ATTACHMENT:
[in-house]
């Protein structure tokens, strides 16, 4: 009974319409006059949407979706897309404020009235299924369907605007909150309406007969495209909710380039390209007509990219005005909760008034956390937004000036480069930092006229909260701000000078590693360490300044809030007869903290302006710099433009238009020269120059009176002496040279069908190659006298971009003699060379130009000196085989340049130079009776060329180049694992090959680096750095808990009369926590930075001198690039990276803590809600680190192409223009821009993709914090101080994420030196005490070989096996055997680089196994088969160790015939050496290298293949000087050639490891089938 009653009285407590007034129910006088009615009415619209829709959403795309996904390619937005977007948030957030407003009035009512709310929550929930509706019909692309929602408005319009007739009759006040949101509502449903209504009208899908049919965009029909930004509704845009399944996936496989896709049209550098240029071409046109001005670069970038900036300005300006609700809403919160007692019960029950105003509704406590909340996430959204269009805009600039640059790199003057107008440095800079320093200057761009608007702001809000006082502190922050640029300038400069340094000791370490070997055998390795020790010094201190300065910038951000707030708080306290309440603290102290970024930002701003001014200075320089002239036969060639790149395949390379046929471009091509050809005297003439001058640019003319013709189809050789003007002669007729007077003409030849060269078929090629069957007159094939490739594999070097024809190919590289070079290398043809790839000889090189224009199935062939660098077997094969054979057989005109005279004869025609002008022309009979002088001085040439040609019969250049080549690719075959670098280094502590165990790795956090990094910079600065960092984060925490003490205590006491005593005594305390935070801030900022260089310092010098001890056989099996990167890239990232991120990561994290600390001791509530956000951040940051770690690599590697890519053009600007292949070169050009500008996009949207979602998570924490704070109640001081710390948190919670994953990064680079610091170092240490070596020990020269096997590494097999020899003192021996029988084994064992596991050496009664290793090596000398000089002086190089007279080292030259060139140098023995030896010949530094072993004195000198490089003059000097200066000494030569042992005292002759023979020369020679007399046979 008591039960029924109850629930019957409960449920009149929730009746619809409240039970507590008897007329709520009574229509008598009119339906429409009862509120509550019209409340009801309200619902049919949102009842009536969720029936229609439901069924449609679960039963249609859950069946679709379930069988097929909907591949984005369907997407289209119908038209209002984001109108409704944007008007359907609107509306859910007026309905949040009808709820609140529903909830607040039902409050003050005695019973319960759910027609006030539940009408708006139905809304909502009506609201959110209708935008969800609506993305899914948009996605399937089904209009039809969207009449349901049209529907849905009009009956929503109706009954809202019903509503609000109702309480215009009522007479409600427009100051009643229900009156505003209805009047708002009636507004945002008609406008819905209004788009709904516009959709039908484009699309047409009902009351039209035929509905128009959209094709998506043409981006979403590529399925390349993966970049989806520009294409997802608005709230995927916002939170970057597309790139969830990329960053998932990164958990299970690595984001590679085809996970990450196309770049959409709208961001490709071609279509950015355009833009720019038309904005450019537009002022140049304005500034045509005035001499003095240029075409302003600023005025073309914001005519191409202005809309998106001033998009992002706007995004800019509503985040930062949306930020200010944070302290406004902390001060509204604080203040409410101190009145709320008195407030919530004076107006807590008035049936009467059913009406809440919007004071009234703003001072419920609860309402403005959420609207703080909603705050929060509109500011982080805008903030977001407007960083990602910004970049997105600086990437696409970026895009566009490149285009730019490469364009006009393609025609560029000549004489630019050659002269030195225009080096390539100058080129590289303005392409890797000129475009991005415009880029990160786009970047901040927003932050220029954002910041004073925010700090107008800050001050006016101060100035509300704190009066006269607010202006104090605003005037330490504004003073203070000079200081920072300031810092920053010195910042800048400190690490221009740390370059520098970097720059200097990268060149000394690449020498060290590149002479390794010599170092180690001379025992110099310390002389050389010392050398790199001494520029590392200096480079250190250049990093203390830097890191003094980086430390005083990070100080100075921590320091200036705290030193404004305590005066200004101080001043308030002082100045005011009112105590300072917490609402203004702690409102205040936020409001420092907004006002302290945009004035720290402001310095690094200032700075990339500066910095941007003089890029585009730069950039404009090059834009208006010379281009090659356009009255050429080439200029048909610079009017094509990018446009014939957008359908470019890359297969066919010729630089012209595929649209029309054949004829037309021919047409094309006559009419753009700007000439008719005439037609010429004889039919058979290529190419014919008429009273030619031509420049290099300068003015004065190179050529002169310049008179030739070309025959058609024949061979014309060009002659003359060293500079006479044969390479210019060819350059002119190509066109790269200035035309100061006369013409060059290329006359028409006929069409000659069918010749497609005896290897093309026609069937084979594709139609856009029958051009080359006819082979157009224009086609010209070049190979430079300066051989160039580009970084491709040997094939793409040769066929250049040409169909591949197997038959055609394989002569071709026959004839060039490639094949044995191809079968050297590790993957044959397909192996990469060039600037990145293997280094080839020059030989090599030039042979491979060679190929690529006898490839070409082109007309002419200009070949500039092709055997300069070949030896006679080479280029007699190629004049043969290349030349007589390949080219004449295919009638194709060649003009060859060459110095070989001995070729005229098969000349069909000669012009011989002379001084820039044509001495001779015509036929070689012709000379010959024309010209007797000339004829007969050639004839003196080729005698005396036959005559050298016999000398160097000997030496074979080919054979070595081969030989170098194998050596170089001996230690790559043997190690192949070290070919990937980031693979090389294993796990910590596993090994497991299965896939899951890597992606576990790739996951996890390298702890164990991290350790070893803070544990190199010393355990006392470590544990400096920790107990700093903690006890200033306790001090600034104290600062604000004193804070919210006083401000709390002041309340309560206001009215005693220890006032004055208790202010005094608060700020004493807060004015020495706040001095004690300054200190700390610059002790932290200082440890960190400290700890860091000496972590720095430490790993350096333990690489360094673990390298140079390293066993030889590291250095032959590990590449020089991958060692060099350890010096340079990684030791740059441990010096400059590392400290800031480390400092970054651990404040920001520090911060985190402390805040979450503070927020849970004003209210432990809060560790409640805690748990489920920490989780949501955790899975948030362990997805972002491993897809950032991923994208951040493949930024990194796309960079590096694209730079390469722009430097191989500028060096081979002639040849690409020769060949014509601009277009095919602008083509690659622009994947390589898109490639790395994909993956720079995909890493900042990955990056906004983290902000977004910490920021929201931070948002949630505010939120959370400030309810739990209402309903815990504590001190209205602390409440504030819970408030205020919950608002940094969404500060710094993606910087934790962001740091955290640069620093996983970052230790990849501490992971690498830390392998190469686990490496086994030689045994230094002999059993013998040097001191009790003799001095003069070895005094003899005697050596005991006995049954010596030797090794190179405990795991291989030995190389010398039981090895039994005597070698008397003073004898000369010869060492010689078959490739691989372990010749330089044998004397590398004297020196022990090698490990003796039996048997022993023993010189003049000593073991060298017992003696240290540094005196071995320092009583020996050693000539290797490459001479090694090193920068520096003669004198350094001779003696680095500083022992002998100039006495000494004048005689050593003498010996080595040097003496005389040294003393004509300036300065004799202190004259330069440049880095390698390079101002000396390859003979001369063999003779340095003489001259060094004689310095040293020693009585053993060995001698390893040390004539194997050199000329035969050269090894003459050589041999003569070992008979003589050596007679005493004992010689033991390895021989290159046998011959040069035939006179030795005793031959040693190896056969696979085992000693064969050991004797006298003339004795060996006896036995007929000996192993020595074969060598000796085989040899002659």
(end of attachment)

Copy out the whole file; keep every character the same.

[in-house]
């Protein structure tokens, strides 16, 4: 009974319409006059949407979706897309404020009235299924369907605007909150309406007969495209909710380039390209007509990219005005909760008034956390937004000036480069930092006229909260701000000078590693360490300044809030007869903290302006710099433009238009020269120059009176002496040279069908190659006298971009003699060379130009000196085989340049130079009776060329180049694992090959680096750095808990009369926590930075001198690039990276803590809600680190192409223009821009993709914090101080994420030196005490070989096996055997680089196994088969160790015939050496290298293949000087050639490891089938 009653009285407590007034129910006088009615009415619209829709959403795309996904390619937005977007948030957030407003009035009512709310929550929930509706019909692309929602408005319009007739009759006040949101509502449903209504009208899908049919965009029909930004509704845009399944996936496989896709049209550098240029071409046109001005670069970038900036300005300006609700809403919160007692019960029950105003509704406590909340996430959204269009805009600039640059790199003057107008440095800079320093200057761009608007702001809000006082502190922050640029300038400069340094000791370490070997055998390795020790010094201190300065910038951000707030708080306290309440603290102290970024930002701003001014200075320089002239036969060639790149395949390379046929471009091509050809005297003439001058640019003319013709189809050789003007002669007729007077003409030849060269078929090629069957007159094939490739594999070097024809190919590289070079290398043809790839000889090189224009199935062939660098077997094969054979057989005109005279004869025609002008022309009979002088001085040439040609019969250049080549690719075959670098280094502590165990790795956090990094910079600065960092984060925490003490205590006491005593005594305390935070801030900022260089310092010098001890056989099996990167890239990232991120990561994290600390001791509530956000951040940051770690690599590697890519053009600007292949070169050009500008996009949207979602998570924490704070109640001081710390948190919670994953990064680079610091170092240490070596020990020269096997590494097999020899003192021996029988084994064992596991050496009664290793090596000398000089002086190089007279080292030259060139140098023995030896010949530094072993004195000198490089003059000097200066000494030569042992005292002759023979020369020679007399046979 008591039960029924109850629930019957409960449920009149929730009746619809409240039970507590008897007329709520009574229509008598009119339906429409009862509120509550019209409340009801309200619902049919949102009842009536969720029936229609439901069924449609679960039963249609859950069946679709379930069988097929909907591949984005369907997407289209119908038209209002984001109108409704944007008007359907609107509306859910007026309905949040009808709820609140529903909830607040039902409050003050005695019973319960759910027609006030539940009408708006139905809304909502009506609201959110209708935008969800609506993305899914948009996605399937089904209009039809969207009449349901049209529907849905009009009956929503109706009954809202019903509503609000109702309480215009009522007479409600427009100051009643229900009156505003209805009047708002009636507004945002008609406008819905209004788009709904516009959709039908484009699309047409009902009351039209035929509905128009959209094709998506043409981006979403590529399925390349993966970049989806520009294409997802608005709230995927916002939170970057597309790139969830990329960053998932990164958990299970690595984001590679085809996970990450196309770049959409709208961001490709071609279509950015355009833009720019038309904005450019537009002022140049304005500034045509005035001499003095240029075409302003600023005025073309914001005519191409202005809309998106001033998009992002706007995004800019509503985040930062949306930020200010944070302290406004902390001060509204604080203040409410101190009145709320008195407030919530004076107006807590008035049936009467059913009406809440919007004071009234703003001072419920609860309402403005959420609207703080909603705050929060509109500011982080805008903030977001407007960083990602910004970049997105600086990437696409970026895009566009490149285009730019490469364009006009393609025609560029000549004489630019050659002269030195225009080096390539100058080129590289303005392409890797000129475009991005415009880029990160786009970047901040927003932050220029954002910041004073925010700090107008800050001050006016101060100035509300704190009066006269607010202006104090605003005037330490504004003073203070000079200081920072300031810092920053010195910042800048400190690490221009740390370059520098970097720059200097990268060149000394690449020498060290590149002479390794010599170092180690001379025992110099310390002389050389010392050398790199001494520029590392200096480079250190250049990093203390830097890191003094980086430390005083990070100080100075921590320091200036705290030193404004305590005066200004101080001043308030002082100045005011009112105590300072917490609402203004702690409102205040936020409001420092907004006002302290945009004035720290402001310095690094200032700075990339500066910095941007003089890029585009730069950039404009090059834009208006010379281009090659356009009255050429080439200029048909610079009017094509990018446009014939957008359908470019890359297969066919010729630089012209595929649209029309054949004829037309021919047409094309006559009419753009700007000439008719005439037609010429004889039919058979290529190419014919008429009273030619031509420049290099300068003015004065190179050529002169310049008179030739070309025959058609024949061979014309060009002659003359060293500079006479044969390479210019060819350059002119190509066109790269200035035309100061006369013409060059290329006359028409006929069409000659069918010749497609005896290897093309026609069937084979594709139609856009029958051009080359006819082979157009224009086609010209070049190979430079300066051989160039580009970084491709040997094939793409040769066929250049040409169909591949197997038959055609394989002569071709026959004839060039490639094949044995191809079968050297590790993957044959397909192996990469060039600037990145293997280094080839020059030989090599030039042979491979060679190929690529006898490839070409082109007309002419200009070949500039092709055997300069070949030896006679080479280029007699190629004049043969290349030349007589390949080219004449295919009638194709060649003009060859060459110095070989001995070729005229098969000349069909000669012009011989002379001084820039044509001495001779015509036929070689012709000379010959024309010209007797000339004829007969050639004839003196080729005698005396036959005559050298016999000398160097000997030496074979080919054979070595081969030989170098194998050596170089001996230690790559043997190690192949070290070919990937980031693979090389294993796990910590596993090994497991299965896939899951890597992606576990790739996951996890390298702890164990991290350790070893803070544990190199010393355990006392470590544990400096920790107990700093903690006890200033306790001090600034104290600062604000004193804070919210006083401000709390002041309340309560206001009215005693220890006032004055208790202010005094608060700020004493807060004015020495706040001095004690300054200190700390610059002790932290200082440890960190400290700890860091000496972590720095430490790993350096333990690489360094673990390298140079390293066993030889590291250095032959590990590449020089991958060692060099350890010096340079990684030791740059441990010096400059590392400290800031480390400092970054651990404040920001520090911060985190402390805040979450503070927020849970004003209210432990809060560790409640805690748990489920920490989780949501955790899975948030362990997805972002491993897809950032991923994208951040493949930024990194796309960079590096694209730079390469722009430097191989500028060096081979002639040849690409020769060949014509601009277009095919602008083509690659622009994947390589898109490639790395994909993956720079995909890493900042990955990056906004983290902000977004910490920021929201931070948002949630505010939120959370400030309810739990209402309903815990504590001190209205602390409440504030819970408030205020919950608002940094969404500060710094993606910087934790962001740091955290640069620093996983970052230790990849501490992971690498830390392998190469686990490496086994030689045994230094002999059993013998040097001191009790003799001095003069070895005094003899005697050596005991006995049954010596030797090794190179405990795991291989030995190389010398039981090895039994005597070698008397003073004898000369010869060492010689078959490739691989372990010749330089044998004397590398004297020196022990090698490990003796039996048997022993023993010189003049000593073991060298017992003696240290540094005196071995320092009583020996050693000539290797490459001479090694090193920068520096003669004198350094001779003696680095500083022992002998100039006495000494004048005689050593003498010996080595040097003496005389040294003393004509300036300065004799202190004259330069440049880095390698390079101002000396390859003979001369063999003779340095003489001259060094004689310095040293020693009585053993060995001698390893040390004539194997050199000329035969050269090894003459050589041999003569070992008979003589050596007679005493004992010689033991390895021989290159046998011959040069035939006179030795005793031959040693190896056969696979085992000693064969050991004797006298003339004795060996006896036995007929000996192993020595074969060598000796085989040899002659």